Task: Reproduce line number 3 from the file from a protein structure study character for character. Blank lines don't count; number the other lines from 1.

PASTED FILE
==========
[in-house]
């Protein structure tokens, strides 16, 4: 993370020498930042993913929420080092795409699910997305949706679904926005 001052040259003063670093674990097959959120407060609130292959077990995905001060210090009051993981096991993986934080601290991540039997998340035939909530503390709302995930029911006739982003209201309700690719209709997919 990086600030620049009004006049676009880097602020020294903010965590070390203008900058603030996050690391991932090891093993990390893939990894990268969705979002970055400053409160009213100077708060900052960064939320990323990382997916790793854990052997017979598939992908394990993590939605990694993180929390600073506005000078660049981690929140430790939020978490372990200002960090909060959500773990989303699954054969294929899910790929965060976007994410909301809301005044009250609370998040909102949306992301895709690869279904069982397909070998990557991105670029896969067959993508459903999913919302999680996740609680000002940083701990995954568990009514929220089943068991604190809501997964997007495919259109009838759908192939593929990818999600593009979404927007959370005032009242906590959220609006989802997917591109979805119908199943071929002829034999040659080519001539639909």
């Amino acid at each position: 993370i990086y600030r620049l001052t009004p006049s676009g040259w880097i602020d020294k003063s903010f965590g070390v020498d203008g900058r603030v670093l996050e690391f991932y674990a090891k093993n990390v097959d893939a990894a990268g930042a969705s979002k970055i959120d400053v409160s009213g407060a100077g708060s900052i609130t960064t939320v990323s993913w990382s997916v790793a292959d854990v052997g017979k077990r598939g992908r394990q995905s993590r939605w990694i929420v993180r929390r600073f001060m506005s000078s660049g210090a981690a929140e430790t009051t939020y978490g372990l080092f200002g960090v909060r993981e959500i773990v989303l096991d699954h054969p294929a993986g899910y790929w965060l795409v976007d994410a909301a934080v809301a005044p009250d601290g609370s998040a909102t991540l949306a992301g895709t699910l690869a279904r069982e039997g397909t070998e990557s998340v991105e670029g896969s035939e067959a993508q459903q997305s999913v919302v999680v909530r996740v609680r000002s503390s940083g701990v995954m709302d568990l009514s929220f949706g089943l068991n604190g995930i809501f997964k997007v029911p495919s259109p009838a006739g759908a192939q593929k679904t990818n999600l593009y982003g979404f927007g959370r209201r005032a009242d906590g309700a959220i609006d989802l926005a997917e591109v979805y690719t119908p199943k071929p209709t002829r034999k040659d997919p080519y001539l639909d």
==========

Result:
């Amino acid at each position: 993370i990086y600030r620049l001052t009004p006049s676009g040259w880097i602020d020294k003063s903010f965590g070390v020498d203008g900058r603030v670093l996050e690391f991932y674990a090891k093993n990390v097959d893939a990894a990268g930042a969705s979002k970055i959120d400053v409160s009213g407060a100077g708060s900052i609130t960064t939320v990323s993913w990382s997916v790793a292959d854990v052997g017979k077990r598939g992908r394990q995905s993590r939605w990694i929420v993180r929390r600073f001060m506005s000078s660049g210090a981690a929140e430790t009051t939020y978490g372990l080092f200002g960090v909060r993981e959500i773990v989303l096991d699954h054969p294929a993986g899910y790929w965060l795409v976007d994410a909301a934080v809301a005044p009250d601290g609370s998040a909102t991540l949306a992301g895709t699910l690869a279904r069982e039997g397909t070998e990557s998340v991105e670029g896969s035939e067959a993508q459903q997305s999913v919302v999680v909530r996740v609680r000002s503390s940083g701990v995954m709302d568990l009514s929220f949706g089943l068991n604190g995930i809501f997964k997007v029911p495919s259109p009838a006739g759908a192939q593929k679904t990818n999600l593009y982003g979404f927007g959370r209201r005032a009242d906590g309700a959220i609006d989802l926005a997917e591109v979805y690719t119908p199943k071929p209709t002829r034999k040659d997919p080519y001539l639909d």